Alright guys, ever since I found this little medium called anime, my life became a lot less boring in certain parts; mainly the content creative side of things. In the digital age content creation has become such a hot commodity among Millennials (90’s Kids) and Gen Z (2000’s Kids), because they found a new way to make income that doesn’t involve being yelled at by Ken the Store Manager. (Or Karen the Store Manager.) Believe it or not there have been so many Youtubers whose channels I’ve come across over the years, who have built themselves a fandom from the ground up. Hell, you can take us for example; when we started in January 2016 we didn’t have business cards – we had half-sheets of paper with the very first logo I’ve ever made. And we made our debut at Animore; Otakon’s replacement anime convention when it moved to Washington, DC.
This leads into what I really want to talk about; how to promote yourself organically without getting caught up in the ‘numbers game’. That’s right; the game where you want to garner the attention of the Youtube algorithm so badly, that you’ll go through any kind of extremes to do so – even with the help of third party promoters. The music industry is the same way; with independent artists like myself at the mercy of the Spotify “Featured” algorithm, that I went to a Spotify promotion website (that I thought was legit) in an effort to try and boost my streams high enough for the algorithm to take notice. Sadly what creators (or music producers) don’t realize is that even if those third party promotion websites may SAY that they’ll boost your presence online, how they do it can be pretty…suspect.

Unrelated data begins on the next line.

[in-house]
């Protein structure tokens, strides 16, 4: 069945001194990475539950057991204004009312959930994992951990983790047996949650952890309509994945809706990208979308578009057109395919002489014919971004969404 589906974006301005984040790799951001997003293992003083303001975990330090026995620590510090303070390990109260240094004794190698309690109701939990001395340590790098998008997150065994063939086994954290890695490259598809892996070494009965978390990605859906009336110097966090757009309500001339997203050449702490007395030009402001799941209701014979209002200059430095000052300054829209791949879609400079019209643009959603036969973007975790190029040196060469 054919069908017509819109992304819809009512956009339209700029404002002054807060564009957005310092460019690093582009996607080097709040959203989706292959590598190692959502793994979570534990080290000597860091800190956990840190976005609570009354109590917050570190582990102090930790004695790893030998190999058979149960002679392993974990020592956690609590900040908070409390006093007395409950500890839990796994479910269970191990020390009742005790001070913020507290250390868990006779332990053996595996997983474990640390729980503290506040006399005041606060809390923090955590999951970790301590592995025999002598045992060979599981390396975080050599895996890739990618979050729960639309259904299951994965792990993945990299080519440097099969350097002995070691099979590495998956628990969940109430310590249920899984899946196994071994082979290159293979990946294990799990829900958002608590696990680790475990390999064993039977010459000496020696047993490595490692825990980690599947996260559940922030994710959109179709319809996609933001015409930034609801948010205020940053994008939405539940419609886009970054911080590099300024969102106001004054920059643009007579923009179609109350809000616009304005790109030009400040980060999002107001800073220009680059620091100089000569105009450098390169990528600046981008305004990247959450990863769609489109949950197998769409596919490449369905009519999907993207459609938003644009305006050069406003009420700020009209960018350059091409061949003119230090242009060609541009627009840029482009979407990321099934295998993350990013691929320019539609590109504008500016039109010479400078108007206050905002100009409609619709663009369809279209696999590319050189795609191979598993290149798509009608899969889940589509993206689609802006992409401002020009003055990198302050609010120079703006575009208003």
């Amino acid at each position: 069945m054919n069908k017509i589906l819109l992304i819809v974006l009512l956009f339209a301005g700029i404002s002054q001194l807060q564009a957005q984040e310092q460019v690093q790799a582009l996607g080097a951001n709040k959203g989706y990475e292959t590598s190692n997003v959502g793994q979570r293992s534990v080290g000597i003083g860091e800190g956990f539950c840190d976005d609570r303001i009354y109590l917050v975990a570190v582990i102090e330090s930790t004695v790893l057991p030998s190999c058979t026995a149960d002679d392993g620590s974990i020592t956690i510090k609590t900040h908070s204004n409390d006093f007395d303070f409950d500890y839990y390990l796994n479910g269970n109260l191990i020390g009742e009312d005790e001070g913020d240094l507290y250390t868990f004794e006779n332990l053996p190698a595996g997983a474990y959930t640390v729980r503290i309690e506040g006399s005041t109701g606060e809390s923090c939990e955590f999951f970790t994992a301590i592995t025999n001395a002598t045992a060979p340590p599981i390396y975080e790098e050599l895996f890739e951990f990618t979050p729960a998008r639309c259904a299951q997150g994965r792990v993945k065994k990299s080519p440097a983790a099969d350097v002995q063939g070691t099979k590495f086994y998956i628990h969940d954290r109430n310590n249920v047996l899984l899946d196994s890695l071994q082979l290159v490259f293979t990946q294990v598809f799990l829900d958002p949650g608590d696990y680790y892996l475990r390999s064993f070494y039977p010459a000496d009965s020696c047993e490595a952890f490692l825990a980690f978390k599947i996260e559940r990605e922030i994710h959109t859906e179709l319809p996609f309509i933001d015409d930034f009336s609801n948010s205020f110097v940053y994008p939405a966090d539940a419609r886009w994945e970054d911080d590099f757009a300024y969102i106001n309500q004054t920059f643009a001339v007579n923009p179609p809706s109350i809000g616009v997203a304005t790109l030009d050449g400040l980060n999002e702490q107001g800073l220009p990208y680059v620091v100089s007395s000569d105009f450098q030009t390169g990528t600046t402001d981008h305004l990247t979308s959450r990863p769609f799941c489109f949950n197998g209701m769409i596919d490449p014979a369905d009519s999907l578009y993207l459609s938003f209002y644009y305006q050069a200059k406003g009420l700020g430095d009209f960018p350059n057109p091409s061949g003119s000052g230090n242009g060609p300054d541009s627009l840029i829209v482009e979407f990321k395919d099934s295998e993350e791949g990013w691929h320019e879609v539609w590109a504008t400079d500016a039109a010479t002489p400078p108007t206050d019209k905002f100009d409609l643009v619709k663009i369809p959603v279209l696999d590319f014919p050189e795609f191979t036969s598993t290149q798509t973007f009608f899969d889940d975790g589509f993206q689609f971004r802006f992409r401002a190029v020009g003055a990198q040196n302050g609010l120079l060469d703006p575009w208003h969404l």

Creating content or music is one thing, but when you’re marketing skills are ‘mid’, you usually pass that onto someone who’s an expert at it. The thing is; with so many bots everywhere on social media platforms like Twitter and Instagram, it can get get pretty dicey when you can’t tell if the follows or streams you get are coming from real people, or a bot farm. Promotions that have been around longer may have better relations with getting people to view your video, or stream your music on their playlist; nevertheless when you’re doing ALL of the promotion and advertising yourself, it means you may have to put a little more extra care into your project(s) before releasing them. People are impressionable these days, and will only engage in music or digital content where there’s some sort of takeaway from it; like a lesson learned, or a genuine feeling.
Other times its dumb luck, and your video just happens to go viral at just the right time.
Now you’re probably thinking “Um, doesn’t promotion cost money?” and yes, it does. However, you get to control how much you want to promote, and what to promote based on your budget. The Sonic movies would’ve never gotten big as they’ve gotten had they not promoted it – heavily might I add. The same can be said for Youtubers, podcasters, and content creators; people won’t know who you are if you don’t promote and market yourself, its just that you have to be mindful that if you’re promoting online, do it with third party promoters that social media platforms trust. Chasing numbers can be hazardous to your mental health; as you may feel like everyone’s content is better than yours based on the reactions, likes, and reposts that they’re getting.
Everyone moves at their own pace, and there is no reason for you to feel inferior just because Johnny Gameright has 650,000 subscribers and you only got 80. He had to work just as hard as you to get there. Its not about the head count on your social media platform; but the quality of the people that are following you because they like what you do, and want to continue supporting you. So don’t worry about the quantity of your numbers, but focus more on the quality of the people that follow you, as well as the content you’re producing.
Hopefully you took something away from this post, and if you did, kudos! Until next post, stay safe, and stay nerdy my friends! 😉